Focus Ireland has estimated that as many as 1,500 children are homeless in Ireland each year. 800 of them are unaccompanied, and a quarter of these are under the age of 12. Inadequate resourcing in this area, coupled with an insufficient number of places for children in safe, sheltered accommodation, is said to be forcing some children to resort to prostitution to survive. An increase in substance abuse amongst homeless youths, particularly males, has also seen increased recourse to prostitution. There is evidence to suggest that boys as young as 13 are involved in prostitution in Dublin City. Cognisant of the link between youth homelessness and child prostitution, and in addition to the introduction of the legislation called for in our Seanad motion, I believe that the Government needs to breathe life into its pledge to address the issue of existing homelessness, with a specific focus on youth homelessness, by reviewing and updating the existing Homeless Strategy.

Separated children or unaccompanied minors are defined as being under 18 years of age, separated from both of their parents or their legal/customary primary caregiver, and outside their country of origin. Separated children are an extremely vulnerable group owing to their unaccompanied status. Many have experienced war and violence, and some have been trafficked into Ireland for sexual exploitation. There have been a number of improvements in the situation for separated children in Ireland under the Ryan Report Implementation Plan, particularly in relation to accommodation arrangements. Measures are also being taken to tackle false family reunifications through the use of DNA identification.

Nevertheless, instances of children going missing from care are of deep and ongoing concern. Minister of State for Disability, Equality and Mental Health, Kathleen Lynch TD informed the Seanad debate that there are 16 cases of children missing in Ireland still outstanding in 2010 alone, and 11 of those are unaccompanied minors. There is strong anecdotal evidence that a number of these children could have been trafficked into prostitution and other forms of sexual exploitation. In September 2011, the Children’s Rights Alliance submitted to the Department of Justice and Equality’s Anti-Human Trafficking Unit collated case studies of suspected and confirmed child victims of trafficking in Ireland. The case studies paint a dreadful picture of exploitation and include:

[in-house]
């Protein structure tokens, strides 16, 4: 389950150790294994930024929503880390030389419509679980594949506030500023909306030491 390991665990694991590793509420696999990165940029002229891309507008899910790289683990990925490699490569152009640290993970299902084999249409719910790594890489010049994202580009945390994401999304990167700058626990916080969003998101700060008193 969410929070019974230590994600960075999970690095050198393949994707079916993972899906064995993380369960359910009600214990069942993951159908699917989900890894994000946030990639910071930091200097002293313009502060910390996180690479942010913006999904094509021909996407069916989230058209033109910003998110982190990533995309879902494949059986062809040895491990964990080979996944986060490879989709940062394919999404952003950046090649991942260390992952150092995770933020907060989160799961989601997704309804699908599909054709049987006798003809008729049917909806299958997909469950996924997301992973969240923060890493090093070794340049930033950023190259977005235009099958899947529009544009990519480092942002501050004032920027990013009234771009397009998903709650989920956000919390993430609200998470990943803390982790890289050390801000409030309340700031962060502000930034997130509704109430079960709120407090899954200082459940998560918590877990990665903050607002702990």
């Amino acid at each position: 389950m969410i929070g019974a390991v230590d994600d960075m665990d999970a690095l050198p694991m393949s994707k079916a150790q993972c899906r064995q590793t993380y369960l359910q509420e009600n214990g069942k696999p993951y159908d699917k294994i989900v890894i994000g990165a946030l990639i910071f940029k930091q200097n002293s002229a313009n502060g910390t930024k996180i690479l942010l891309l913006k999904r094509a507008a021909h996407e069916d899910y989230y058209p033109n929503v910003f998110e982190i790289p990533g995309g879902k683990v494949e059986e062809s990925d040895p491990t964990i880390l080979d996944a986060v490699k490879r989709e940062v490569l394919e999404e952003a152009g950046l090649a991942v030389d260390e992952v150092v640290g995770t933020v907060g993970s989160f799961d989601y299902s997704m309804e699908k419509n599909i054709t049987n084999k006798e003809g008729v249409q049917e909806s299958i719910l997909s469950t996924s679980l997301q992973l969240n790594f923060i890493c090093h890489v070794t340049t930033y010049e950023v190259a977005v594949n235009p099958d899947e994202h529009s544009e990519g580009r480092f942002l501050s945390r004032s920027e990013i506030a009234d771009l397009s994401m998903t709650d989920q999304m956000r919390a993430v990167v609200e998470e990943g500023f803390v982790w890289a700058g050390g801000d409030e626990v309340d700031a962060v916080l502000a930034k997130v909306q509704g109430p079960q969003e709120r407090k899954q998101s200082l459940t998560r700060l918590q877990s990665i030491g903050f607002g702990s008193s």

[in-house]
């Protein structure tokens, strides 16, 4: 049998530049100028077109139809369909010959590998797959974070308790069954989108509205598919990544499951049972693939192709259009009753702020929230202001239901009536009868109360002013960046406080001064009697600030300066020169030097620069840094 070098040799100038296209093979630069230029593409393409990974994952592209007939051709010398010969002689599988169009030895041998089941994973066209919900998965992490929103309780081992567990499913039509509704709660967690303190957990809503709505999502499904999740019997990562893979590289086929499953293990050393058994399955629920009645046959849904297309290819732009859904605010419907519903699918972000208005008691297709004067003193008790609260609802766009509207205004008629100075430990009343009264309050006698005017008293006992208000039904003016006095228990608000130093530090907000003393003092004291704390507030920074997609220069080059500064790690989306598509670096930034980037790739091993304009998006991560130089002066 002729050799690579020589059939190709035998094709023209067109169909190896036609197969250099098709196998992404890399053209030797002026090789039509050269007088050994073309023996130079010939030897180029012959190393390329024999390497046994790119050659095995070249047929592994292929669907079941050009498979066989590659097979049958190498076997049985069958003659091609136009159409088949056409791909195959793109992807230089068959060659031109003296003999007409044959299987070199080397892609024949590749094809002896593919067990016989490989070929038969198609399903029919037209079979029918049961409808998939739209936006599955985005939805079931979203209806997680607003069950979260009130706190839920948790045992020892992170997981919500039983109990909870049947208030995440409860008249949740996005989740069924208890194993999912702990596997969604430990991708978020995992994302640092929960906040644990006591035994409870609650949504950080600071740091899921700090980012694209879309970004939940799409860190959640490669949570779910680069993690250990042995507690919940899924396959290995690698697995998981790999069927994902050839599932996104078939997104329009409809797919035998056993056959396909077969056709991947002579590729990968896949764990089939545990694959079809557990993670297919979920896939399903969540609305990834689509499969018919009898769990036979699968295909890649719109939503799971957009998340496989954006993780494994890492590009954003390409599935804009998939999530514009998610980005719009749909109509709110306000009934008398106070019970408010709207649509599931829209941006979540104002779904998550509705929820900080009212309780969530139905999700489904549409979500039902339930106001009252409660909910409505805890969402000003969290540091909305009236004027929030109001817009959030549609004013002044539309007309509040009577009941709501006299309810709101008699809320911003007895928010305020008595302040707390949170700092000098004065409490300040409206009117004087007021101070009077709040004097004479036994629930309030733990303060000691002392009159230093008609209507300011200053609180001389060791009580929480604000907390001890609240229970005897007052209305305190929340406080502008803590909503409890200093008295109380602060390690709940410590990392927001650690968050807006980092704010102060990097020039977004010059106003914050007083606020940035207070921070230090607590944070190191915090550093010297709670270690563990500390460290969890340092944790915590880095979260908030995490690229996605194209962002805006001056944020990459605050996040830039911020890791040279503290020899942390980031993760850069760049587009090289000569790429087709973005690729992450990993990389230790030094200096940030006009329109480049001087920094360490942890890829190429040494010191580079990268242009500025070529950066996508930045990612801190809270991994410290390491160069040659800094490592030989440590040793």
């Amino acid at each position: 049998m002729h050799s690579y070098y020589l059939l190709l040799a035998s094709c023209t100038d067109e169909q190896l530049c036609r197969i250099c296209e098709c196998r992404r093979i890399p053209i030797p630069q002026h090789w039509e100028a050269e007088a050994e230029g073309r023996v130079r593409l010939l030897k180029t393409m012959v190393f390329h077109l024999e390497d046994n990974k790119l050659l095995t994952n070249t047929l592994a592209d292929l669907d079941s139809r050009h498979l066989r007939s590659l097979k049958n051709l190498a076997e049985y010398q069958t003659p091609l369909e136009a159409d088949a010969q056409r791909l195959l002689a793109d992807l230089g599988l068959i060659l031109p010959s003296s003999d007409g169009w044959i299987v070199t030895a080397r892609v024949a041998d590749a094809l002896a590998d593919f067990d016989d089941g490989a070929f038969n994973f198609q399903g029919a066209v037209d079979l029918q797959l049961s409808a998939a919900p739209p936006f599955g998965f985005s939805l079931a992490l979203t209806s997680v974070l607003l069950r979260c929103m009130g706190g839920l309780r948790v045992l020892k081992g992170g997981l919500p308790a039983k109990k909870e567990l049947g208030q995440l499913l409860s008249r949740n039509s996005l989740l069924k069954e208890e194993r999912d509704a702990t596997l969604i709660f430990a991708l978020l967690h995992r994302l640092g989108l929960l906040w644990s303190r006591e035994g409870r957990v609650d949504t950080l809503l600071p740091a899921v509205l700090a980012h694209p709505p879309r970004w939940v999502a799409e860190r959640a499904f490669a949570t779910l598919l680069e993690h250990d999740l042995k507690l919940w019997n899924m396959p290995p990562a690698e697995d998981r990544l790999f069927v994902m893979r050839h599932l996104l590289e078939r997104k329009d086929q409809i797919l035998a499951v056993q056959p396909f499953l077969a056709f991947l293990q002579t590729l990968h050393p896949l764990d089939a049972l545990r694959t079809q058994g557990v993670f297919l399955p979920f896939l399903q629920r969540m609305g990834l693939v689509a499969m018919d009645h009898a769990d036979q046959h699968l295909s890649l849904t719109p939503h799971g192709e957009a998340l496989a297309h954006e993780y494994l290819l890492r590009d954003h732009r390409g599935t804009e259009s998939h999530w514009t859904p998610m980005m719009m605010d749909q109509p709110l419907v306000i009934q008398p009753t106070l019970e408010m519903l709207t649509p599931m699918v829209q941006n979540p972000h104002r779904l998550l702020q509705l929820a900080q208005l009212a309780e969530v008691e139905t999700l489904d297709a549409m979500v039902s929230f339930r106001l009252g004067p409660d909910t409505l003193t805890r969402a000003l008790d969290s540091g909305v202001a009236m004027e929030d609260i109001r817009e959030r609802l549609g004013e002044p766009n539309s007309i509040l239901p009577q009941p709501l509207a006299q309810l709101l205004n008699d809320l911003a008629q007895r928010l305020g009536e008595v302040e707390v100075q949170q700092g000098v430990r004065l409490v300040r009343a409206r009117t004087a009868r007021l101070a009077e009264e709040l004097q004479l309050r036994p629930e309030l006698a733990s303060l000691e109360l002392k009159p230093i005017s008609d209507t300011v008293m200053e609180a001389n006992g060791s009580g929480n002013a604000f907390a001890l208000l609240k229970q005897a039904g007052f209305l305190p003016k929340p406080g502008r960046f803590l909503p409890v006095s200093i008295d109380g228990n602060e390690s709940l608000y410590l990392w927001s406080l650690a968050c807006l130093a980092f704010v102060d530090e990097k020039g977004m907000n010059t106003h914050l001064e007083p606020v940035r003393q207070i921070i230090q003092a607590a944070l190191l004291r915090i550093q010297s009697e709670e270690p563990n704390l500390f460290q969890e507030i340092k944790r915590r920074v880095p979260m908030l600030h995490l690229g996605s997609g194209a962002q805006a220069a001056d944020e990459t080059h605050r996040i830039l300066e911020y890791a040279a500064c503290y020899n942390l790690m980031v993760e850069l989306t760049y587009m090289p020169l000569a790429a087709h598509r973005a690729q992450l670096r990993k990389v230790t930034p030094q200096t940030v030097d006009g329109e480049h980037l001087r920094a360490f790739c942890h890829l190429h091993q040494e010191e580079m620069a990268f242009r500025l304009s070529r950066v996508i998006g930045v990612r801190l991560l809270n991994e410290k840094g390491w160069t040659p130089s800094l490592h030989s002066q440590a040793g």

A 15 year old Somali rescued from a brothel in 2006 after being trafficked into Ireland; a 16 year old Nigerian girl who arrived to Ireland as a separated child in 2009 and was enticed out of HSE residential care by a man who later got her involved in prostitution; and a 16 year old girl from Burundi, held captive in a house in Co. Louth and abused. She had been taken from her village in Africa at the age of 12 and introduced into sex slavery in different countries before being trafficked to Ireland for more sexual exploitation. I have also heard dreadful accounts by an NGO, which were subsequently documented, of Eastern European girls as young as 14 being trafficked to Ireland, brutally and systematically raped over a number of days to “break them in,” before being shipped off to various brothels around the country.

These are just a few examples, but I fear they represent just the tip of the iceberg. This is an intolerable situation. The sex industry in Ireland is extremely lucrative. Children continue to be victims of prostitution and trafficking because it is good business for organised criminals and traffickers.

After much research into the issue, I firmly believe that legislation is needed. I was very disappointed that our motion did not succeed on 12 October. Instead, the Government proposed a six-month timeframe in which to hold a considered public debate before the issue is revisited. I look forward to this renewed debate. As Leader of the Independent Group of Senators, I have extended a number of invitations to the Turn Off the Blue Light Campaign, a sex worker led association campaigning against calls to criminalise the purchase of sex in Ireland, to come and discuss their concerns with the authors of the motion. They have indicated that they will do so after completion of a survey they are currently undertaking with sex workers.

Readers may be interested in following the debate as it unfolded in the Seanad;

http://www.kildarestreet.com/sendebates/?id=2011-10-12.192.0

 

Article link: http://www.humanrights.ie/index.php/2011/11/21/guest-post-van-turnhout-on-criminalising-the-purchase-of-sex/

The Lancet

In July 2021, Jillian co-authored an article in the world-renowned medical journal “The Lancet”